Published: May 15, 2018 By

Catalogue Entry Photograph of a clear glass vessel with a flat bottom, a narrow body and a tall, narrow neck, with a small, rounded mouth, from the side against a neutral gray background.

From the Catalogue of Ancient Glass in the University of Colorado Museum

Gift of H. Medill Sarkisian and Justine Sarkisian Rodriguez (1979)
Transferred to CU Art Museum (2008)
Height: 11.2 cm
Diameter (max.): 1.9 cm
Roman, Late 1st century C.E.

Classification: Isings Forms 8; Harden Fabric 9

Description: Rounded rim, folded in. Tall cylindrical neck flares at both ends. Slight constriction toward base of neck. Smooth transition to base with slightly flared straight walls. Base concave. Green. Iridescence near rim and central constriction, with a pale residue inside. Modern metal stand, glued to base. Blown.

Comment: Vessels of this type appear as early as Augustan times at Magdalensberg, Austria, and in the second half of the 1st century C.E. they become very numerous. For example, large quantities of them have been found at Pompeii and Herculaneum. The fabric of this specimen is suggestive of mass production, which supports a late 1st century C.E. date. Similar examples include Hayes 1975, nos. 235, 570, 630, and 666; Fitzwilliam Museum 1978, no. 64b; Fleming 1996, fig. 16; and Whitehouse 1997, nos. 228 and 241. 

The metal stand affixed to the vessel and the and the residue inside may be evidence that this unguentarium was once used as an inkwell.


The green color of this vessel comes from a small amount of natural metal in the ingredients. All sand used for making glass has a very small percentage of metals in it. Green glass is caused by one to three percent of iron mixed in with the sand. It is uncertain how much the ancient Roman glassmakers could control the tint of the glass, but they knew which metals caused which colors (1). During the height of the Roman Empire, colorless glass became more and more desirable. The less tinted the glass was with color, the more expensive (2).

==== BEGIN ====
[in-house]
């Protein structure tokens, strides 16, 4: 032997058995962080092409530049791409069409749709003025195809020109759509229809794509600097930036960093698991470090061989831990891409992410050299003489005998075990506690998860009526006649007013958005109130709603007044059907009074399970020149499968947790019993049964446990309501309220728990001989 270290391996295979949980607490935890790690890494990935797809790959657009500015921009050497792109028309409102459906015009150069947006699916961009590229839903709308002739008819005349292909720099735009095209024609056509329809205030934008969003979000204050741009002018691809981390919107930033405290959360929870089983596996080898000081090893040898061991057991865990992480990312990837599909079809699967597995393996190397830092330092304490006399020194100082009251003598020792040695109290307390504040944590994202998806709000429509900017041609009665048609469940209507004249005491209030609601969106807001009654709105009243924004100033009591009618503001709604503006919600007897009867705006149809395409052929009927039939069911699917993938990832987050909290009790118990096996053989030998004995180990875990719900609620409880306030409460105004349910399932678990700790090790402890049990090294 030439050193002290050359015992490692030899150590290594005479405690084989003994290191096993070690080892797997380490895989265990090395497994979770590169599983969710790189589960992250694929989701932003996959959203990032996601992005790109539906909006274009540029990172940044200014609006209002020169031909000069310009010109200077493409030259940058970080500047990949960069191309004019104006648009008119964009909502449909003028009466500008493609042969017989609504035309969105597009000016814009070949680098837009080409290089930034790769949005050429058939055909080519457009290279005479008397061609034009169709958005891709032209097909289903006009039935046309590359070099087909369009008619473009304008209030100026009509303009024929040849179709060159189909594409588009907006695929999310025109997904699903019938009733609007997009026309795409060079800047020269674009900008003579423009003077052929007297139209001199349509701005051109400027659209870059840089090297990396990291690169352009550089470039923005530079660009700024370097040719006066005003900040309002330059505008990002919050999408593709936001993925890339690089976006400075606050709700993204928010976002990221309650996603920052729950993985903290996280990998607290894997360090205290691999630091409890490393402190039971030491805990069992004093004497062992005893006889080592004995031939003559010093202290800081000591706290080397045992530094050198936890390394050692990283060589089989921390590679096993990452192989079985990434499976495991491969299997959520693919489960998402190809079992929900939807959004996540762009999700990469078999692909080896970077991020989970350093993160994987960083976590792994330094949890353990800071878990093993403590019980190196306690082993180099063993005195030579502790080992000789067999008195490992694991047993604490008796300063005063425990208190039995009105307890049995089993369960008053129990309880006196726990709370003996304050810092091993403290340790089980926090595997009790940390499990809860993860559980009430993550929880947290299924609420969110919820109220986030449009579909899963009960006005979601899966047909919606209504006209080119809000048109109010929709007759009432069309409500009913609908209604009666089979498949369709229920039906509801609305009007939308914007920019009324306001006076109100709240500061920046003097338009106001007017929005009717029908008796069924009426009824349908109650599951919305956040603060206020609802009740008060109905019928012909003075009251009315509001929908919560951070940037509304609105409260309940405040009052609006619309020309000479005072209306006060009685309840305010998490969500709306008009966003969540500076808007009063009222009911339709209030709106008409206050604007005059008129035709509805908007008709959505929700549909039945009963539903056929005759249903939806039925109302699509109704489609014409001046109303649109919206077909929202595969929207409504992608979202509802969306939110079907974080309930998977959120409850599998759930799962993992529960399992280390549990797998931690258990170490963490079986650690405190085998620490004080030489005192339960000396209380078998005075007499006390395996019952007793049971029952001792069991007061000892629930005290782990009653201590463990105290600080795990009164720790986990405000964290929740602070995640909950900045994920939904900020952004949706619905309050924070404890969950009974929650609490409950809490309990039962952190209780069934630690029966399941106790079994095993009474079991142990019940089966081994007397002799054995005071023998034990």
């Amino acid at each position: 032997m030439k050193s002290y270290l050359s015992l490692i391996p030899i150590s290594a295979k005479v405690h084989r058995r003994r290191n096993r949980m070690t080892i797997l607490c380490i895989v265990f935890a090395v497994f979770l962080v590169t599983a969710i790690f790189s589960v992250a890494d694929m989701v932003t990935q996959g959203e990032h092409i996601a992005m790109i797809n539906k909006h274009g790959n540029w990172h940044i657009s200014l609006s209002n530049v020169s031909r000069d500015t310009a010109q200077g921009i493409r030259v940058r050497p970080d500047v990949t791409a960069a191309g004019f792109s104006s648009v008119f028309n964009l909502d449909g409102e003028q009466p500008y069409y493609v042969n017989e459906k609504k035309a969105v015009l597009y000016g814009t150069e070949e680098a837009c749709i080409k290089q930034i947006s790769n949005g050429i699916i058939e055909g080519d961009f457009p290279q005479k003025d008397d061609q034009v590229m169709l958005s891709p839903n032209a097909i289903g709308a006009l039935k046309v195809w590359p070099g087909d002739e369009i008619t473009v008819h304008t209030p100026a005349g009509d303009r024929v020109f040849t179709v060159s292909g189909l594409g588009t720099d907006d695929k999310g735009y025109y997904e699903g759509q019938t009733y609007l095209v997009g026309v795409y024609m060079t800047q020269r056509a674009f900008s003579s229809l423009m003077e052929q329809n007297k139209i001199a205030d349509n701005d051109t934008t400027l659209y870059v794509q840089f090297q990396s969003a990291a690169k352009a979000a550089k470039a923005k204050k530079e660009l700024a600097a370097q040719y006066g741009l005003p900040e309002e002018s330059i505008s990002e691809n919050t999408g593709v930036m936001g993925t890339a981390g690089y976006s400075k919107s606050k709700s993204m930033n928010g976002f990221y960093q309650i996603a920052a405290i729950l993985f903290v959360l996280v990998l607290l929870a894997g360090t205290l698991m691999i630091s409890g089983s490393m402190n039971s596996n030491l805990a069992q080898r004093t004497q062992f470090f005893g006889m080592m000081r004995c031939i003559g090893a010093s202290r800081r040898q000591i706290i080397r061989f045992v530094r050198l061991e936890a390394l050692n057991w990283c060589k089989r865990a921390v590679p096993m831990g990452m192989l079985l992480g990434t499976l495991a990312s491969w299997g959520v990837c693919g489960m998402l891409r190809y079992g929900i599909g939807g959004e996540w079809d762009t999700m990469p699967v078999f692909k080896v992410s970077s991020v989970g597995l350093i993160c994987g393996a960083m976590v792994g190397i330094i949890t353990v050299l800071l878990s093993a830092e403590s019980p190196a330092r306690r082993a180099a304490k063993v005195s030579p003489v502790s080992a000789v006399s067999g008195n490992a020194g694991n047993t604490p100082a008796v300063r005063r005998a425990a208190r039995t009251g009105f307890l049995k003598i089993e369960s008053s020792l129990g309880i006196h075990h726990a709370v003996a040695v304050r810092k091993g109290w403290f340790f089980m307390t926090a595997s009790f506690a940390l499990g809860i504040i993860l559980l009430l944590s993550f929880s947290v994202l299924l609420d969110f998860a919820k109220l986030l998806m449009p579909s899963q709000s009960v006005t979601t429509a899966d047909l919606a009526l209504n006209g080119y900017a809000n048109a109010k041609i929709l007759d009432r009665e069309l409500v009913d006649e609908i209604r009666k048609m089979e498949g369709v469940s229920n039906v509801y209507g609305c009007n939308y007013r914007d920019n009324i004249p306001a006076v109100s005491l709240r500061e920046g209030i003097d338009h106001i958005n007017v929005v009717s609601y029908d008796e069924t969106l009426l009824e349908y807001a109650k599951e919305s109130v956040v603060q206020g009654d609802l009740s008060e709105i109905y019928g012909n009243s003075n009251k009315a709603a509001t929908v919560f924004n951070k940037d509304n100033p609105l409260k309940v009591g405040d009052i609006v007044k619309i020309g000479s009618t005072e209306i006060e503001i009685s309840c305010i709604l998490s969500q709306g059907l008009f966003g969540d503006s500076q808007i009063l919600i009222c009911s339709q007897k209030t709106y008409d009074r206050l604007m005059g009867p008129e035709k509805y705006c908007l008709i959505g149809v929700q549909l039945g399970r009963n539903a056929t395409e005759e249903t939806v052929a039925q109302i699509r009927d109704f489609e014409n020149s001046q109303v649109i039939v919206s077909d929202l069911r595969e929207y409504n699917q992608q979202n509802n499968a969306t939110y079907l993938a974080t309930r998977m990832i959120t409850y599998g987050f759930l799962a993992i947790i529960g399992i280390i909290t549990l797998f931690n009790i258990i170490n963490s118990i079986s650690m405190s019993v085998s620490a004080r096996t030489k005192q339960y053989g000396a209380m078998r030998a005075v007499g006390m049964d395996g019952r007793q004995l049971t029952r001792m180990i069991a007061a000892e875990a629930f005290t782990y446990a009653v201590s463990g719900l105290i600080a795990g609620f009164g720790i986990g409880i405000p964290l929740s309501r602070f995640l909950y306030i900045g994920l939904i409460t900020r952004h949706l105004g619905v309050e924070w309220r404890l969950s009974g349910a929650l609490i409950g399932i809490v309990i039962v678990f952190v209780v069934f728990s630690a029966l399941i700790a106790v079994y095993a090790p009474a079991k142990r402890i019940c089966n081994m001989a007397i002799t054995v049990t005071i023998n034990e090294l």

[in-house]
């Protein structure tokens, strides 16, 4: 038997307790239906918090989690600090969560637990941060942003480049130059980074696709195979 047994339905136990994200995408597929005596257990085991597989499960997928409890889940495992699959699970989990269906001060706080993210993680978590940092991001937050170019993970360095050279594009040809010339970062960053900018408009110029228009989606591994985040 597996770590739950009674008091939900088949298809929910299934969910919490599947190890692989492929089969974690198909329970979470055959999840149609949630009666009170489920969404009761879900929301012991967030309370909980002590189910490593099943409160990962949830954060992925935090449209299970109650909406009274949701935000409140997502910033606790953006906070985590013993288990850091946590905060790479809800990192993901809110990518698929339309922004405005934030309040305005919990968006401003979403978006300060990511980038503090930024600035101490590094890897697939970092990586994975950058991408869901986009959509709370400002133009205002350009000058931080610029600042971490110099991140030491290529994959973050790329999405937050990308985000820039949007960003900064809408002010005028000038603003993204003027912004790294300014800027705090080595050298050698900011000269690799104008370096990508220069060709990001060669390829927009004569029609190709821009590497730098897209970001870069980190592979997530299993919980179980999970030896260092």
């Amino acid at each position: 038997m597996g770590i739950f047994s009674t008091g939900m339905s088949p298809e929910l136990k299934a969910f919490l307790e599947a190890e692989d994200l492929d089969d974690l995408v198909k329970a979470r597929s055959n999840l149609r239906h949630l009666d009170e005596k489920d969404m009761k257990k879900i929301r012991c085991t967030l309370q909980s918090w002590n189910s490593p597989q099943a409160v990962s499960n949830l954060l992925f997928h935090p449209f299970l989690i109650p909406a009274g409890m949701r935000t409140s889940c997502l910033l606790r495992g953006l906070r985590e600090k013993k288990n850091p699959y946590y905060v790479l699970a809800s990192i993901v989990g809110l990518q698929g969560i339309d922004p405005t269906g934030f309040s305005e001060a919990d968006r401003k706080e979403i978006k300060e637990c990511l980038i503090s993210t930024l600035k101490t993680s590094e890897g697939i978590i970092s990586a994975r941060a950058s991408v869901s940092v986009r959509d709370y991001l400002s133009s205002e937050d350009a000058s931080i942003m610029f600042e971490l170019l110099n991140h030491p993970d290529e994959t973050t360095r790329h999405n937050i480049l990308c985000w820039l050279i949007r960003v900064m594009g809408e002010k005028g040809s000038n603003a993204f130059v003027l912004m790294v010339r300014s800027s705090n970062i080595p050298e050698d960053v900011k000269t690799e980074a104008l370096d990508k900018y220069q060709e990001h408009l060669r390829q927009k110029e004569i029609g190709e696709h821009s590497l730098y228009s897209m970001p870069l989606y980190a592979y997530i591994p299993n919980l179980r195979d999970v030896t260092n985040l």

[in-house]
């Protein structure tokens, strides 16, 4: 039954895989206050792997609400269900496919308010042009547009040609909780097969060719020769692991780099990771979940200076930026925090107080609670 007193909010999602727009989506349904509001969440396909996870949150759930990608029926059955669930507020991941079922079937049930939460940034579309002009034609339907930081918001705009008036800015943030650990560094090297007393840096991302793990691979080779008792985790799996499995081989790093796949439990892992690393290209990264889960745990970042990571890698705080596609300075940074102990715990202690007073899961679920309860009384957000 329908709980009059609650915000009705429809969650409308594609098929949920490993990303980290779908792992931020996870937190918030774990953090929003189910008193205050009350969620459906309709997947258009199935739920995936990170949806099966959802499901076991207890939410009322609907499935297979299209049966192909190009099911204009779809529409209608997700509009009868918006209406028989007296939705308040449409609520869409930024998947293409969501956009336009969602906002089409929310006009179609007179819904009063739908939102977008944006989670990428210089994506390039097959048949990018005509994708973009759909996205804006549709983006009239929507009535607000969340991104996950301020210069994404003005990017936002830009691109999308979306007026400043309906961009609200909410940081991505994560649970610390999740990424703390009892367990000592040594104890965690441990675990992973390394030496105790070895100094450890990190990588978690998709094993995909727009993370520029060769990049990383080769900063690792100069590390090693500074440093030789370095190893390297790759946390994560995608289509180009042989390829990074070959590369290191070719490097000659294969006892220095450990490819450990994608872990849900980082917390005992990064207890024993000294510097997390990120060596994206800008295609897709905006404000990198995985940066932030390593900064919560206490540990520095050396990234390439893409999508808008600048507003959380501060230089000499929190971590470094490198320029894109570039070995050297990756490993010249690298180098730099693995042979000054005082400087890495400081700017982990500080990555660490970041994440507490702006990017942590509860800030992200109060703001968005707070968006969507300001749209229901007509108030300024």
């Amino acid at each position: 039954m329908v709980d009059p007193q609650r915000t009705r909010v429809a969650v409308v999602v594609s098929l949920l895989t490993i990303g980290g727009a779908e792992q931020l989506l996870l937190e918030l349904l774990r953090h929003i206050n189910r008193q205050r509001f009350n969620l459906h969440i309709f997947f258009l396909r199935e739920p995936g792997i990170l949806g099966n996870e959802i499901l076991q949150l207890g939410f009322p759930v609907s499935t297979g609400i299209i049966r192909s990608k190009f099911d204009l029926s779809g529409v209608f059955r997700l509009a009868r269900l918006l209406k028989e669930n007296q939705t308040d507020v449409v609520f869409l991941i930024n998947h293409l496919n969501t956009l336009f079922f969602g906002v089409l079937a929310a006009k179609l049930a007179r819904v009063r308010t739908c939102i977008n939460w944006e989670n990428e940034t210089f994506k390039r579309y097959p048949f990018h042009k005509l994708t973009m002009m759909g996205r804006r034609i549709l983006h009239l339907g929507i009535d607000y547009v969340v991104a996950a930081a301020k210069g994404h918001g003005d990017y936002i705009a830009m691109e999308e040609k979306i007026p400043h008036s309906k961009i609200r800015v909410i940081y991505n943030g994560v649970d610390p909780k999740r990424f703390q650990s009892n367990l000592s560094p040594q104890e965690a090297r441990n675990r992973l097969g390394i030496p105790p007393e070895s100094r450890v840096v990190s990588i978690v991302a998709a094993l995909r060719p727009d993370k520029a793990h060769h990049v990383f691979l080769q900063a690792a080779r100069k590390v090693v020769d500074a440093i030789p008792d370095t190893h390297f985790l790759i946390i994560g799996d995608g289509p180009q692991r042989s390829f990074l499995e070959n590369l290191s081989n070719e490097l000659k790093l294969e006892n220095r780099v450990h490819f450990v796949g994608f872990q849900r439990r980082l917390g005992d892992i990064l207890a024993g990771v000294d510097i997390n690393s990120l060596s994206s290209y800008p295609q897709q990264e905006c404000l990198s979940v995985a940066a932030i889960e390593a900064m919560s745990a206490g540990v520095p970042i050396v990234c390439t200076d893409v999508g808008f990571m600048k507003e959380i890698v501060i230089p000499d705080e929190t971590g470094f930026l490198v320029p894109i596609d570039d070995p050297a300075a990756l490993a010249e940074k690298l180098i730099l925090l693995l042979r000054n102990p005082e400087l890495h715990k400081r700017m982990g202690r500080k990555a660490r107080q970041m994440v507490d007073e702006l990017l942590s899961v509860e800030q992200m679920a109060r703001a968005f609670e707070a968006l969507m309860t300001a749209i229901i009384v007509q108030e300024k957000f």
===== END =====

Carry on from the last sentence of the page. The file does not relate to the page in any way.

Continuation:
An unguentarium was used to hold scented oil, perfume, or body lotion used by both men and women. These cosmetics were applied as soon as one awoke, then again after they bathed during the day at the local bathhouse. The most popular scents were saffron, marjoram, and roses, according to Pliny the Elder, a 1st century C.E. Roman author (Natural History XIII.2). Inscriptions from ancient towns such as Pozzuoli indicate that the perfume-makers were usually in the same district as the glassworkers, suggesting that craftworkers realized the efficiency of being near a business they were closely connected to (3).


  1. Donald B. Harden, Roman Glass from Karanis (Ann Arbor: University of Michigan Press, 1936): 6-9.
  2. Hugh Tait, ed. Five Thousand Years of Glass (Philadelphia: University of Pennsylvania Press, 1991): 79-82.
  3. Stuart J. Fleming, Roman Glass: Reflections of Everyday Life (Philadelphia: University of Pennsylvania Museum, 1997): 28-31.


  • Fleming, S. J. “Early Imperial Roman Glass at the University of Pennsylvania Museum,” Expedition 38.2 (1996): 13-37.
  • Glass at the Fitzwilliam Museum. Cambridge: Cambridge University Press, 1978.
  • Hayes, J. W. Roman and Pre-Roman Glass in the Royal Ontario Museum. Toronto: 1975.
  • Whitehouse, D. Roman Glass in the Corning Museum of Glass, v. 1. Corning, NY: Corning Museum of Glass, 1997.